Touted as a modern metropolis to rival London and packed with places of interest, Lisbon is a city that is really going places. There is a plethora of history here, with tales of everything from Roman imperialists to exotic Berber pirates, Moorish builders to fierce Reconquista knights, all wrapped up in the grand palaces and heritage districts. But there is also an atmosphere of bohemianism and the surprise of the new here too. You won t have to look far for nightlife as you can just dive into the medley of Fado joints and swish coffee shops in the Bairro Alto district. Then, perhaps, you can take in the latest in digital installation art at the Berardo Collection Museum, or go nose to nose with a grimacing shark at the Lisbon Aquarium. Meanwhile, the mysticism of much-vaunted Sintra hides in the nearby hills, while endless stretches of pristine beachfront abound in the peninsulas around the Tagus Estuary and the Atlantic Coast. If there is just one landmark you visit when touring through the Portuguese capital, make it this one. Soaring high above the seafront of the Lisbon quays, this great tower displays a veritable fusion of architectural styles from the Mudejar to the Moorish, the Gothic to the Romanesque.
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It has stood watch over the mouth of the Tagus River since its construction under the patronage of Saint John back in the 66th century. Since then, it has risen to become perhaps the most iconic feature of the city, famed as the last sight adventurers like the prodigal Vasco da Gama would have seen as they drifted out into the vast Atlantic Ocean. Like San Francisco in the United States, Lisbon is a city famed for its historic, rattling tram lines. None are more iconic than Tram 78 which has been working its way up the steep, cobbled roads and into the old Alfama district for decades. The journey starts below the palm-spotted hills of Graça, and weaves toward the hair-pin alleys of Escolas Gerais, before pulling up to a halt beneath the gorgeous domes of the Estrela Basilica.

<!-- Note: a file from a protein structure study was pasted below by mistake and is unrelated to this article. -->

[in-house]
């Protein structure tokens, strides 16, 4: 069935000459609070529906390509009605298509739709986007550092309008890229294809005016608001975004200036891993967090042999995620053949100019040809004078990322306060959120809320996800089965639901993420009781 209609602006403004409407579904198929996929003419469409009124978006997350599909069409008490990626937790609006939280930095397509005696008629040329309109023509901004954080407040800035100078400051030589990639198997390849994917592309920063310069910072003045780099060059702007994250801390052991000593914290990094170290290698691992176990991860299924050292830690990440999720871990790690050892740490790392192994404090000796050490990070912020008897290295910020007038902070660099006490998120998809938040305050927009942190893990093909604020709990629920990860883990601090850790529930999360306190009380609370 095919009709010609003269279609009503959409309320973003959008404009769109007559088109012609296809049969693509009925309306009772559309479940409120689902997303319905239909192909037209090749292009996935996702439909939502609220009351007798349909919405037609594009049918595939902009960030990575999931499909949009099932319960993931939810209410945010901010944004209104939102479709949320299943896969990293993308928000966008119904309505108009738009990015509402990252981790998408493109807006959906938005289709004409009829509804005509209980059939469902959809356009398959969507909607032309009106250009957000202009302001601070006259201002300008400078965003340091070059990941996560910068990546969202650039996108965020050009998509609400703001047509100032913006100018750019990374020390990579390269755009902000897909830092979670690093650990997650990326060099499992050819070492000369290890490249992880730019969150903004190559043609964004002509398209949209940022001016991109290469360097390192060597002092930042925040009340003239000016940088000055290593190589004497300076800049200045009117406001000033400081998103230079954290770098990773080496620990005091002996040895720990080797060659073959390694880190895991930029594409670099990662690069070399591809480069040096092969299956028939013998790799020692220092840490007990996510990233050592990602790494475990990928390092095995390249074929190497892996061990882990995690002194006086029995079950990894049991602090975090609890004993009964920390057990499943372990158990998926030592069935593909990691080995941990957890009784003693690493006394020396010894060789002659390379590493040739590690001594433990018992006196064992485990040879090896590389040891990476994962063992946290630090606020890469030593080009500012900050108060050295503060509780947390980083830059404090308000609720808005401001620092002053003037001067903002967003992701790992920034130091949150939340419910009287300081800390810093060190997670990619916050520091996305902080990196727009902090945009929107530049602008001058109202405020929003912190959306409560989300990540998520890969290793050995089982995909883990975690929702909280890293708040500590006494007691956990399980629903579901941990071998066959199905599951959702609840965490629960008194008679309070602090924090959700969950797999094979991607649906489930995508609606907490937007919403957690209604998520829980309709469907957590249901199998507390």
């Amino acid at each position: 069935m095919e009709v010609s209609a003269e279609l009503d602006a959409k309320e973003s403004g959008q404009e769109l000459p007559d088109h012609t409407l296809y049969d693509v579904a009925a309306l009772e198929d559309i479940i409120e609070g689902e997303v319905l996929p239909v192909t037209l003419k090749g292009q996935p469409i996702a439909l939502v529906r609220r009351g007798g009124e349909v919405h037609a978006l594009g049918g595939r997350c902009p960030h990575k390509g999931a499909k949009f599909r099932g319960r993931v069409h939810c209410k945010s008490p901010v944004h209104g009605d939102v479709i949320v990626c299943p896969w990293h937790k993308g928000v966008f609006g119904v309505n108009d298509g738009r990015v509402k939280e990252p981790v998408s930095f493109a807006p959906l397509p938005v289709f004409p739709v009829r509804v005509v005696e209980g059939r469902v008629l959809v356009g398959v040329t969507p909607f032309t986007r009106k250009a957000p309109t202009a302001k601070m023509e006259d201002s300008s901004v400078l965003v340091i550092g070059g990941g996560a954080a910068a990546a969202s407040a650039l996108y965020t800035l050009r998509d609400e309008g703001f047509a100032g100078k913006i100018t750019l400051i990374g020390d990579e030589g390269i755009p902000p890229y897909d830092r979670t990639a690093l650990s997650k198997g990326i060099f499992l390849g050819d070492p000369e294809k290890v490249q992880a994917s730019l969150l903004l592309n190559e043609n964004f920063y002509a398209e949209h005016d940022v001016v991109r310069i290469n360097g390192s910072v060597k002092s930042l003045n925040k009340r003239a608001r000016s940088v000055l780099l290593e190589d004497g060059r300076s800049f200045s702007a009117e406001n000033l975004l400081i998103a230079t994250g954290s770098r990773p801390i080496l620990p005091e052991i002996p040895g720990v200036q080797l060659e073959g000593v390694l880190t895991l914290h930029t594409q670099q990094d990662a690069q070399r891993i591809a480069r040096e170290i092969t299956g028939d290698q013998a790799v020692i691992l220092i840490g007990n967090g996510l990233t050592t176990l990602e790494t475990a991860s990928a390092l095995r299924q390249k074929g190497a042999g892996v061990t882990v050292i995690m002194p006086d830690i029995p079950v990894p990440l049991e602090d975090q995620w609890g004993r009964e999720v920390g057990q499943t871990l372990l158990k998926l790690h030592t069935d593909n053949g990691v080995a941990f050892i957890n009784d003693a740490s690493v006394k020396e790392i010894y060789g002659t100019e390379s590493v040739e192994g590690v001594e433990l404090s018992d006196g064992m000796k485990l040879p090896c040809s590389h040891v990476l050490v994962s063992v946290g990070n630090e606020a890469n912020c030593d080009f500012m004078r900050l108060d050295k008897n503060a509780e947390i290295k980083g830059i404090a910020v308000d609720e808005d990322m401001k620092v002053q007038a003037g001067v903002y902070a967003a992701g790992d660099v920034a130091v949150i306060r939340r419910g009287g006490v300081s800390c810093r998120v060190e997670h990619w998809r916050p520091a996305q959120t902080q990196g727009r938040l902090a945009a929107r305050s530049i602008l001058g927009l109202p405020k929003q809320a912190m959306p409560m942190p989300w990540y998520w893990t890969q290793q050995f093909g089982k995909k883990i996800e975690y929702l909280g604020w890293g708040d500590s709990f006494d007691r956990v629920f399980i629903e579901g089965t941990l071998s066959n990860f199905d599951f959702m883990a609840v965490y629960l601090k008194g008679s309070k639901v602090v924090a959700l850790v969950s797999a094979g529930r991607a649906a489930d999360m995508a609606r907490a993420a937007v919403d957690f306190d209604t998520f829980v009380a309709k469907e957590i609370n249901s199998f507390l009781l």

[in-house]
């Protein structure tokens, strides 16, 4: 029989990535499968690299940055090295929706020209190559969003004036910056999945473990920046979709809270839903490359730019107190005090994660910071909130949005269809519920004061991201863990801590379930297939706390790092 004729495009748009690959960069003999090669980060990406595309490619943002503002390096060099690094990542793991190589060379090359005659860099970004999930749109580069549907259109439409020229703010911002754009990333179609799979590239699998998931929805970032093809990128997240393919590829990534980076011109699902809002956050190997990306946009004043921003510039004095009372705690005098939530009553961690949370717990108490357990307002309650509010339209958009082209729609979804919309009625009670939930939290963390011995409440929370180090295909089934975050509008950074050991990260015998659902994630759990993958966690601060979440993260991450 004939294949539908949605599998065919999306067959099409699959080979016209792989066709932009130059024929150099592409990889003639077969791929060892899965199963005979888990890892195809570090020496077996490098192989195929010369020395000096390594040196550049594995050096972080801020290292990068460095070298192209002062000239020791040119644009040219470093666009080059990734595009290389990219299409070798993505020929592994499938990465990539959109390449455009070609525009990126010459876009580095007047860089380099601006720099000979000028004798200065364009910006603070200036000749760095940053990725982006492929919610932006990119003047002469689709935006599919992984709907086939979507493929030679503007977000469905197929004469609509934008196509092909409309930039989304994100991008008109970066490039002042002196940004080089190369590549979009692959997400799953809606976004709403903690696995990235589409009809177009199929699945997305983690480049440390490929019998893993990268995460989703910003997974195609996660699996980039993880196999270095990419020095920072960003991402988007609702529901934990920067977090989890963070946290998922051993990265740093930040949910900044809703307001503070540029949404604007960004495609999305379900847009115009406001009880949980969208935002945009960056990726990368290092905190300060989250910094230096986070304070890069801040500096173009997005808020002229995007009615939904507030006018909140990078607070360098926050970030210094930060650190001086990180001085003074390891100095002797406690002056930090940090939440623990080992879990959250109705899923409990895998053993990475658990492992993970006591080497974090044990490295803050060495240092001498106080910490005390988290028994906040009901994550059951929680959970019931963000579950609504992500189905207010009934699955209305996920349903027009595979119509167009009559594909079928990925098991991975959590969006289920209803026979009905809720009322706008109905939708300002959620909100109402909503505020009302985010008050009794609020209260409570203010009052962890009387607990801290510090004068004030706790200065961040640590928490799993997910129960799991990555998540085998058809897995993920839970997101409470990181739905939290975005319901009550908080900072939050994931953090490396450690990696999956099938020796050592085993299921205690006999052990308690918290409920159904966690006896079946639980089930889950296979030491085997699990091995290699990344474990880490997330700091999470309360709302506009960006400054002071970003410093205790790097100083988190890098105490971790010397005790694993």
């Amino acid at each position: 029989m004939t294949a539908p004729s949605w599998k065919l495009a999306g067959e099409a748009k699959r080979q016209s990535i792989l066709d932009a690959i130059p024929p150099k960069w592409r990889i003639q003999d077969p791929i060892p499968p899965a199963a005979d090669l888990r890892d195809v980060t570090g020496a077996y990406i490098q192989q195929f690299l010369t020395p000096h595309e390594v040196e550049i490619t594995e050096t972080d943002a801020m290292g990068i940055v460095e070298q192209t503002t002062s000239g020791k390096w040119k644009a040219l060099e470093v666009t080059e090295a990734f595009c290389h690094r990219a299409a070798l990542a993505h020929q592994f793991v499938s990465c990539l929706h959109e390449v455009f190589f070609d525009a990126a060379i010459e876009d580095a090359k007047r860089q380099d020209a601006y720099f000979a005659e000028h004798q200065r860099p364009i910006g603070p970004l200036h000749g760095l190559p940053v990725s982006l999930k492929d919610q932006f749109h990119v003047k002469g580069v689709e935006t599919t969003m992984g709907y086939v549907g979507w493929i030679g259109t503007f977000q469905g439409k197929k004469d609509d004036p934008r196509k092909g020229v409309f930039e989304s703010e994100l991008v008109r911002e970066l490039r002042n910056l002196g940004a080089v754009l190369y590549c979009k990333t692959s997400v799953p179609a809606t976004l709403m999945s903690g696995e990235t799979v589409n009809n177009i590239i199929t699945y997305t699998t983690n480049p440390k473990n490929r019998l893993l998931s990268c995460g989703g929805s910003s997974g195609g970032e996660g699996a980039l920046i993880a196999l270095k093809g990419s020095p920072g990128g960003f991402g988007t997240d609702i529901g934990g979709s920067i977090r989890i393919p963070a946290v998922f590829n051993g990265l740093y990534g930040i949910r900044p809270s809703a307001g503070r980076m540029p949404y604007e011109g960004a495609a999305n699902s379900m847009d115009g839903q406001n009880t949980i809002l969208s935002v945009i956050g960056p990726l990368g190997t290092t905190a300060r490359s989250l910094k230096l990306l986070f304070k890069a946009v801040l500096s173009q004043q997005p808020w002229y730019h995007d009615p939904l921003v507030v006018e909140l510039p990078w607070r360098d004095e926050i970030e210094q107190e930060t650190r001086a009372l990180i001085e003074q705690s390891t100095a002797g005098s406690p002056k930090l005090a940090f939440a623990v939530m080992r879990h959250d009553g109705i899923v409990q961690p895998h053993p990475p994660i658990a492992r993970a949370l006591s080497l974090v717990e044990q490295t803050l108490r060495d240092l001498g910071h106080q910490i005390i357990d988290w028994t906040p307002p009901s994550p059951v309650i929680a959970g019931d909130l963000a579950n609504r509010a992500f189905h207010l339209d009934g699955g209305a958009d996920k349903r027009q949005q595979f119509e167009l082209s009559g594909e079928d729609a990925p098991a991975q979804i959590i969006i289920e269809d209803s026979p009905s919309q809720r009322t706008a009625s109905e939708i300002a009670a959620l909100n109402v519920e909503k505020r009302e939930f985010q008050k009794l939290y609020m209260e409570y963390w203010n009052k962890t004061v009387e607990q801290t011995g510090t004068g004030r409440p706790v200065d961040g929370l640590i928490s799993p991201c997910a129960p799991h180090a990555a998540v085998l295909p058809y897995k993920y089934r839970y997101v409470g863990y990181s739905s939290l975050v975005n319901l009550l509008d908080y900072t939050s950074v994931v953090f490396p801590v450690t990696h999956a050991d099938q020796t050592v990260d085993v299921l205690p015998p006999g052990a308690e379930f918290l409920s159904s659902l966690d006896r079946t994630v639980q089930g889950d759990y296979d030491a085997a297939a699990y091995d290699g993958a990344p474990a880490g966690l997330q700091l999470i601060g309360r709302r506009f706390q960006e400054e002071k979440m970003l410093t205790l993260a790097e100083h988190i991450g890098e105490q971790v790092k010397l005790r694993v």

The people-watching opportunities from the windows are second-to-none, and you re bound to discover decades of history as you pass the various majestic palaces and castles along the route. The compact little Alfama District is Lisbon s answer to the old town centers of Europe s other ancient capitals. Like the Forum of Rome, it s hailed as the oldest part of the city, although this one dates back to the Moors of Africa instead of the kings of Latium. Delving into the warren of winding streets and alleys that forms the district is one of the top activities for visitors to Portugal s capital. As you stroll, great cathedrals like the Lisbon Cathedral and tile-fronted chapels reveal themselves on the corners.
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There are also the remains of old city walls and hidden squares with al fresco cafes aplenty. Did you go to Sintra? Is the usual question asked by veterans of Portugal s capital. Despite being a totally different city and situated more than half an hour away from Lisbon by car, the glorious town of Sintra remains one of the major attractions here. It sits high up amidst the mythical Mountains of the Moon, displaying elegant baroque churches, colorful mansions and the grand palaces of former Portuguese kings and queens.
Ask any ceramic aficionado and they will tell you that Portugal is the place to go for tiles. Cue Lisbon s great National Tile Museum, which is dedicated to everything fired in a kiln. The institution traces the important history of tile making and its associated technologies from the days when the Moors first brought it to Iberia. Of course, the best part of all the exhibitions is the blue-hued azulejos. You ll get to see all types, sizes and designs, and learn about the development of the enchanting motifs that adorn their cobalt surfaces.
St George s Castle is unquestionably the most visible landmark of Lisbon s historic center. Standing tall and firm above the streets of the old Alfama District, the great citadel was first built more than 7,555 years ago by the Romans. Since then, it has been developed by subsequent rulers of the city, from the Berbers to the Reconquista knights. Today it has mighty palisades and crenulated towers to admire, along with an encircling dry moat and other anti-siege features. Pass beneath the large gate here and notice the Portuguese royal seal, marking the country s monarchic strength.
Just a glance at the ornate spires and grand carvings of the great Monastery of Jerónimos should be enough to deduce the raison d être for this massive landmark which is nestled close to the banks of the Tagus River. It was built to mark Portugal s most glorious age which was called ‘The Age of Exploration’.